would be free of horns,
when I knocked at the doors
he opened it
waving his horns gleefully.
I touched the horn.
Indeed it was real.
Once again I felt my head.
And, I could feel something pricking.
Before the Sun could retire for the day
the horns had grown upon my head too.
I became terror-struck.
I began to cut them but
they kept on sprouting.
The horns that I had removed
when I woke up after a night’s sleep
came to occupy their usual place.
And, I too have begun to
roam around with horns,
searching for the Man
minus the malignant growth.
I set foot into this city
where the wind has ceased to be.
I couldn’t utter even a word
To whom I could tell
the hesitance of utter bewilderment the
secret unknown to my heart?
The spies arrived.
Getting hold of my heart’s key
they opened it.
But, not knowing the code-language of the heart
they were taken aback.
And, they interpreted it with
their own language.
The I became You
and the You became I.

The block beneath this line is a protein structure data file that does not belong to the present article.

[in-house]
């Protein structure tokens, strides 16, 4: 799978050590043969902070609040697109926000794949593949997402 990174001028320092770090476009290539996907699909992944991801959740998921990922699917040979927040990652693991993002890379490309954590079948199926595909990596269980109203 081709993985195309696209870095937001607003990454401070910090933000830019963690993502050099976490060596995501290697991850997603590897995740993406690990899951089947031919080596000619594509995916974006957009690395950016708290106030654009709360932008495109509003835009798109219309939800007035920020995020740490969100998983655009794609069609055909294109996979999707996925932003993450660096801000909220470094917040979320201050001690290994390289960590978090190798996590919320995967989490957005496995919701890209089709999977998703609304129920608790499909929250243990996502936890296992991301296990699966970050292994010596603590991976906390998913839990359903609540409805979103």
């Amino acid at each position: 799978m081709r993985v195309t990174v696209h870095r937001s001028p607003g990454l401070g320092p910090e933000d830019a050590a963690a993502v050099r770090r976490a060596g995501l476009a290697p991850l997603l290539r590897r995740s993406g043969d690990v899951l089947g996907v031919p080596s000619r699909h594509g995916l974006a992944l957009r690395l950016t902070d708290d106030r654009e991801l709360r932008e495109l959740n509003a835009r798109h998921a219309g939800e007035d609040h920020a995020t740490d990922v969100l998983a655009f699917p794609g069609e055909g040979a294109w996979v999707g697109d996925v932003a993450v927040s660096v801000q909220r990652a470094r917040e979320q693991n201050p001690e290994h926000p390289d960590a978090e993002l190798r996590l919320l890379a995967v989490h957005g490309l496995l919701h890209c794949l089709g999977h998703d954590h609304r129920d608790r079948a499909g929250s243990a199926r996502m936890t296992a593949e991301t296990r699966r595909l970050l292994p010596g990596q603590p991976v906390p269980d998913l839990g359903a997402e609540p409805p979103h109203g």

with its Identity forgotten ,
came to life again, thanks
to the magical chant of the spies.
I too metamorphosed into a spy.
the Night locks it.
With no air to inhale
my body lies there
like a corpse.
Drinking water purchased for a price
Lord Ganapathy of Pillayarpatti
The eye of Buddha
scanning me always,
on the iron-cot
my body lies
heavy and frozen, as iron.
With the body remaining there
my heart would
Away, at one night’s distance
my beloved wife.
With the countenances of
the long night comes to an end.
Inside the cabin
where none remains
that my heart utters,
as the distance of a long Night
the vacuum of the big city
THE WILD-ANIMAL CALLED LONELINESS
Loneliness grips me
like a wild-animal
Night or day
I am in its hold
The earthly life
The joy of the heart
unfolds the wings of
Though thousand of people
Loneliness would shroud me
like a night.
hidden in the inner layers of my
never am I able to probe
and take out
Just for a moment
show me your face
I would escape from these wild-animals
and flying in the air
would live on earth
at least for a day.
As one in thousand.
How are you, My Love?
Do the traces of my remembrance
burn in your Memory?
I burn and melt, remembering You.
I keep opening all too often
the shelves within.